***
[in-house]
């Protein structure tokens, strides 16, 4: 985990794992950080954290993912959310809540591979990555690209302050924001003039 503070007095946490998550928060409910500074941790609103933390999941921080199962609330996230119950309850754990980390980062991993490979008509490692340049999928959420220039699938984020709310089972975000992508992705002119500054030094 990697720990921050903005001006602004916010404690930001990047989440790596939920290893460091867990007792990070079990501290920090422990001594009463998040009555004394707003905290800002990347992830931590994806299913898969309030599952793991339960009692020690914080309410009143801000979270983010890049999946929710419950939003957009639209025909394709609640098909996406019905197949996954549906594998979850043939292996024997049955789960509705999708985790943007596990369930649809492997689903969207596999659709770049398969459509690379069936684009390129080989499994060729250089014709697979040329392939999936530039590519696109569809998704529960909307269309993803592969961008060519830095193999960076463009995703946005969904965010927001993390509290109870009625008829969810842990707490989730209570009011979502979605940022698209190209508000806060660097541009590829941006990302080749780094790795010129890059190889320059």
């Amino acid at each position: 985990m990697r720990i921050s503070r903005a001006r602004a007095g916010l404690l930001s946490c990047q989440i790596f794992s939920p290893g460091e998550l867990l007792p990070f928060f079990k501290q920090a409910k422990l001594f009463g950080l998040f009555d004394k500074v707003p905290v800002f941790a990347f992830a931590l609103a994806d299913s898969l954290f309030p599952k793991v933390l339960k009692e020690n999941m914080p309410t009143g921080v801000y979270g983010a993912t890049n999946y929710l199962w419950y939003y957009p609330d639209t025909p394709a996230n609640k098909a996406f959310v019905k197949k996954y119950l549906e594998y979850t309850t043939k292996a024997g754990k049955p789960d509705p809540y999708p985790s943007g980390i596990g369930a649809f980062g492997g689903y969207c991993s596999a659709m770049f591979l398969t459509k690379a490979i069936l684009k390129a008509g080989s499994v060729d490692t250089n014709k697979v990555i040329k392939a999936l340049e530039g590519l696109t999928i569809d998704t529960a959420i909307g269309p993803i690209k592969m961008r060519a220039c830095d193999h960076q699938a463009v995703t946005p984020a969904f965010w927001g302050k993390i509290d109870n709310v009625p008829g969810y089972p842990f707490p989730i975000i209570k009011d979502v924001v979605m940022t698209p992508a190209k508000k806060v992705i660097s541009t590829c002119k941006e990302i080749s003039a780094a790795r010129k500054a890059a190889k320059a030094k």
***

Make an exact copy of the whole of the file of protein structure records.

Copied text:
[in-house]
């Protein structure tokens, strides 16, 4: 985990794992950080954290993912959310809540591979990555690209302050924001003039 503070007095946490998550928060409910500074941790609103933390999941921080199962609330996230119950309850754990980390980062991993490979008509490692340049999928959420220039699938984020709310089972975000992508992705002119500054030094 990697720990921050903005001006602004916010404690930001990047989440790596939920290893460091867990007792990070079990501290920090422990001594009463998040009555004394707003905290800002990347992830931590994806299913898969309030599952793991339960009692020690914080309410009143801000979270983010890049999946929710419950939003957009639209025909394709609640098909996406019905197949996954549906594998979850043939292996024997049955789960509705999708985790943007596990369930649809492997689903969207596999659709770049398969459509690379069936684009390129080989499994060729250089014709697979040329392939999936530039590519696109569809998704529960909307269309993803592969961008060519830095193999960076463009995703946005969904965010927001993390509290109870009625008829969810842990707490989730209570009011979502979605940022698209190209508000806060660097541009590829941006990302080749780094790795010129890059190889320059």
């Amino acid at each position: 985990m990697r720990i921050s503070r903005a001006r602004a007095g916010l404690l930001s946490c990047q989440i790596f794992s939920p290893g460091e998550l867990l007792p990070f928060f079990k501290q920090a409910k422990l001594f009463g950080l998040f009555d004394k500074v707003p905290v800002f941790a990347f992830a931590l609103a994806d299913s898969l954290f309030p599952k793991v933390l339960k009692e020690n999941m914080p309410t009143g921080v801000y979270g983010a993912t890049n999946y929710l199962w419950y939003y957009p609330d639209t025909p394709a996230n609640k098909a996406f959310v019905k197949k996954y119950l549906e594998y979850t309850t043939k292996a024997g754990k049955p789960d509705p809540y999708p985790s943007g980390i596990g369930a649809f980062g492997g689903y969207c991993s596999a659709m770049f591979l398969t459509k690379a490979i069936l684009k390129a008509g080989s499994v060729d490692t250089n014709k697979v990555i040329k392939a999936l340049e530039g590519l696109t999928i569809d998704t529960a959420i909307g269309p993803i690209k592969m961008r060519a220039c830095d193999h960076q699938a463009v995703t946005p984020a969904f965010w927001g302050k993390i509290d109870n709310v009625p008829g969810y089972p842990f707490p989730i975000i209570k009011d979502v924001v979605m940022t698209p992508a190209k508000k806060v992705i660097s541009t590829c002119k941006e990302i080749s003039a780094a790795r010129k500054a890059a190889k320059a030094k």